Is Diversity a difficulty or a virtue of the Capabilities Approach?
de Tienda Palop, Lidia (2016). 'Is Diversity a difficulty or a virtue of the Capabilities Approach?' Paper presented at the annual conference of the HDCA, Tokyo 2016.
The Capabilities Approach has influenced various initiatives to measure quality of life since Sen and ul Haq launched the HDRs in 1990. These reports have a significant impact on policies carried out by international organisms as the World Bank or the International Monetary Fund. Similarly, initiatives, following the same line, such as the Sarkozy Commission on the Measurement of Economic Performance and Social Progress or the GNH (Gross National Happiness Index) in Buthan show the interest of different countries to evaluate wellbeing and quality of life in order to adjust their public policy to improve the life of their citizens effectively. Furthermore, a number of projects to collect data and measure development, well-being and quality of life according to multidimensional factors with the aim to guide public policy are being currently undertaken. By way of example, the OECD Better Life Index or the operationalization of the Capabilities Approach and Multidimensional Poverty Measurement carried out at OPHI (Oxford Poverty Human Development Initiative) at the University of Oxford.
All of these are examples of projects and initiatives that are currently being carried out and agree on the idea that development and quality of life are something more than income, economic growth or the provision of commodities. However, still there is one question that is not completely clear and seems difficult to respond, what are the basic dimensions of what Sen calls the “good life”?
This difficulty deals mainly with the fact of admitting pluralism as the cornerstone of the Capabilities Approach. Pluralism is indeed a value that should be guaranteed because it entails the protection of diversity, therefore the goal of freedom as its ultimate aim. Freedom, diversity, heterogeneity or pluralism are the backbones of the core proposal that has guided the development of the Capabilities Approach. Nevertheless when it comes to freedom it is unavoidable to also cope with the possibility of chaos, disorganization, and more pointedly, for the case of public policies, a certain risk to hamper positive actions on the grounds of incurring some kind of prescriptivism.
The objection of prescriptivism has been reasonably endorsed as a salient critique by those that claim for the protection of minorities, cultural diversity or heterogeneity of different kind. It is true that these claims must be seriously taken into consideration and the right to difference has to receive particular legal protection in a truly inclusive community, however we should not undermine the fact that we live in a global and interconnected world.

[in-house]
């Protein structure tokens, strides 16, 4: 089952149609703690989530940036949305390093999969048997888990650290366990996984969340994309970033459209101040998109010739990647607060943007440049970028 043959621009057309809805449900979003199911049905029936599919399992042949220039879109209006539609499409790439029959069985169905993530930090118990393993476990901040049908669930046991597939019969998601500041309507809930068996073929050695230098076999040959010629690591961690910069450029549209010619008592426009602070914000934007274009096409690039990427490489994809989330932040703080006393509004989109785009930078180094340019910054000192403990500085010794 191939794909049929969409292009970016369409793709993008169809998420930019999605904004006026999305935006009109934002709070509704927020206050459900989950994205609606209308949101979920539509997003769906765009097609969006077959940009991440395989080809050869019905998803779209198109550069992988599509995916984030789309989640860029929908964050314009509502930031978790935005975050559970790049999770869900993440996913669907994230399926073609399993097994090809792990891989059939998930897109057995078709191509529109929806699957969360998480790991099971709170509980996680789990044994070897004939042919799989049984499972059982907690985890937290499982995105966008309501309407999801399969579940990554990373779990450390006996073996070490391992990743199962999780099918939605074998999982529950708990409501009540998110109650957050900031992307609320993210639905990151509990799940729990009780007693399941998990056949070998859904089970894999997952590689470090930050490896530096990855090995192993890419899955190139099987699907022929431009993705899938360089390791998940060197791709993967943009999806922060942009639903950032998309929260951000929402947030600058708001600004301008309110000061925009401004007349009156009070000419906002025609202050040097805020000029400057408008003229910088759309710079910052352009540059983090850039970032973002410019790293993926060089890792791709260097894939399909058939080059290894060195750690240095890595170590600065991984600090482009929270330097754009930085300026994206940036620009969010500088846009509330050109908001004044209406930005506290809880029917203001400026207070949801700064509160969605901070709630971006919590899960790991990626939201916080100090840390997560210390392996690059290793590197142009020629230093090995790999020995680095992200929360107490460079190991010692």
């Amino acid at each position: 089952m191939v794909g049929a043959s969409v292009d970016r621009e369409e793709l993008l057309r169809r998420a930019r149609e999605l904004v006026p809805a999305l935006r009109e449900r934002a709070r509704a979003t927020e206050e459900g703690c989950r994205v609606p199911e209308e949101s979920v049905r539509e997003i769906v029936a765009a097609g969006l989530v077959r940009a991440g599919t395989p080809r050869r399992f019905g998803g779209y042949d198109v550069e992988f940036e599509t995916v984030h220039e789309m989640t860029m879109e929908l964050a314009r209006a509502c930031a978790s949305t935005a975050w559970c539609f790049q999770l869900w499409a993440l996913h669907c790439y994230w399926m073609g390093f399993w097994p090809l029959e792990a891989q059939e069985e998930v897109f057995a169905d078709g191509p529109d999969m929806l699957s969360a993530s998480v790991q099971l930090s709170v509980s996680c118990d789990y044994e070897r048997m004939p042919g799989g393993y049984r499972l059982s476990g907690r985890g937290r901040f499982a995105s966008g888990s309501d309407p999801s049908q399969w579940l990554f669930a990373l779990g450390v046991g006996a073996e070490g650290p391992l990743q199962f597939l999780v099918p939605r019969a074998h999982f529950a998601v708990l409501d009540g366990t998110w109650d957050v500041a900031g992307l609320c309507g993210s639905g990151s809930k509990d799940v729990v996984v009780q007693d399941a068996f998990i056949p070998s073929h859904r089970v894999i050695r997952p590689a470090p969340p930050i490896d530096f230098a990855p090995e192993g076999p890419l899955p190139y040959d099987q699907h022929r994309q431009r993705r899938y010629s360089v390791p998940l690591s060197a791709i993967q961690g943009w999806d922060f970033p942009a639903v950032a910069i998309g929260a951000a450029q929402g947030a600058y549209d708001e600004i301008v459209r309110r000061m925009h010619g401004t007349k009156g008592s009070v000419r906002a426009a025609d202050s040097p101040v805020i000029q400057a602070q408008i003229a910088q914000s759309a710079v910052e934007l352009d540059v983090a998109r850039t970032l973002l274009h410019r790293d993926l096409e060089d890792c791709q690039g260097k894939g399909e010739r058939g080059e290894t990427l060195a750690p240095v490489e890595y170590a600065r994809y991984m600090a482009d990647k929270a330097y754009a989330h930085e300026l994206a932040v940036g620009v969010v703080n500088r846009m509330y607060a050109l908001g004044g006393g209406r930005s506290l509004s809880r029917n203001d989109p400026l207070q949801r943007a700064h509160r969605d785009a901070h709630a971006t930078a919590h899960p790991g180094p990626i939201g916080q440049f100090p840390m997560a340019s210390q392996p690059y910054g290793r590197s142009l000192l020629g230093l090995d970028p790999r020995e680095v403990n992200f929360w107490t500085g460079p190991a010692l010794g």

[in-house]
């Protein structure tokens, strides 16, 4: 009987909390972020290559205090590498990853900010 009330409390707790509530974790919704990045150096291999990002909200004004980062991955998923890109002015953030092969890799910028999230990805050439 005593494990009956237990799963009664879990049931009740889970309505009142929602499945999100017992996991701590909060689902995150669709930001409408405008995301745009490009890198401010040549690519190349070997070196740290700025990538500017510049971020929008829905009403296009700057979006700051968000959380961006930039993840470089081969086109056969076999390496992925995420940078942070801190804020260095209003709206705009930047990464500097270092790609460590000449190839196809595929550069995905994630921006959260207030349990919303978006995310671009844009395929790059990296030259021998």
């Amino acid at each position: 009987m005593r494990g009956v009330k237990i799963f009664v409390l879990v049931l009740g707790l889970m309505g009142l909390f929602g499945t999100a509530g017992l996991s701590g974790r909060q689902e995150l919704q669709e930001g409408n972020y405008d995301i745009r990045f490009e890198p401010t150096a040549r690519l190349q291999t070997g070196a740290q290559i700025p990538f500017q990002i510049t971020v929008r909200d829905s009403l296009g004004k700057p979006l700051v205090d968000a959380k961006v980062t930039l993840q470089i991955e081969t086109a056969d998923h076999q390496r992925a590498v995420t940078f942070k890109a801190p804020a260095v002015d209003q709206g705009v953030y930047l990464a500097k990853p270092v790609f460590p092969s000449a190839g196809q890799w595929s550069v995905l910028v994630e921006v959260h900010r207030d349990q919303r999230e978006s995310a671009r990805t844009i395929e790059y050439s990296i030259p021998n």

From this point of view, it would be highly counter-productive ignoring this fact not only because every country that aspires to be judged as a just political community should ensure a minimal array of justice guarantees to its own citizens but also to secure fairness in the international sphere. Although some authors, and particularly Sen, are reluctant to endorse a universal set of capabilities or even a comprehensive theory of human functioning, most probably due to their commitment with freedom and pluralism, it is essential to note that certain degree of universality is highly desirable for at least two reasons: firstly there are some problems that are common problems, shared by the whole planet and have an evident impact on everyone’s life no matter where; secondly that a common shared framework is a basic requirement upon which it may be feasible to justify any claim for justice.
Once the main reasons to discuss a cross-cultural list of capabilities has been laid out we need to face another issue: the content of a universal framework. Precisely, this paper arises as an attempt to deal with the complexity of specifying universal capabilities not only in its formal aspect but also in its particular content. The task of providing the specific content to a formal framework is highly problematic but also something that should be undertaken in order to bring to practice the theory.
In fact the Capabilities Approach has naturally evolved from its germinal beginning as a critique to the dominant theory of the economic utilitarianism to ground-breaking practical initiatives which ultimate goal is to put the theory into practice. Nevertheless in this pathway the Capabilities Approach has had to grapple with its former and genuine principle of pluralism to survive. Freedom is the value that gives the Capabilities Approach its theoretical strength but also its weakness when it comes to operationalization.
Nevertheless, in my view, although there are numerous studies on comparisons between lists, the underlying problem does not only reside in the frames or formal elements of the list but in its specific content: in the very conceptualization of each of its constituents.
In this regard, in this paper I will hold and explore the idea that we need as a basic requirement to operationalize the Capabilities Approach to enable different channels and means to discuss in detail and cross-culturally the specific content of the constituents of the different lists for at least two reasons: the categories provided by the lists are just a framework that requires further specification to be implemented effectively; and also because precisely the specific content of its elements can provide the defined concept on which to agree or disagree; therefore steer the discussion to reach truly positive results.
Diversity, Pluralism, Freedom, Operationalization, Universality, Cross-cultural, List of Capabilities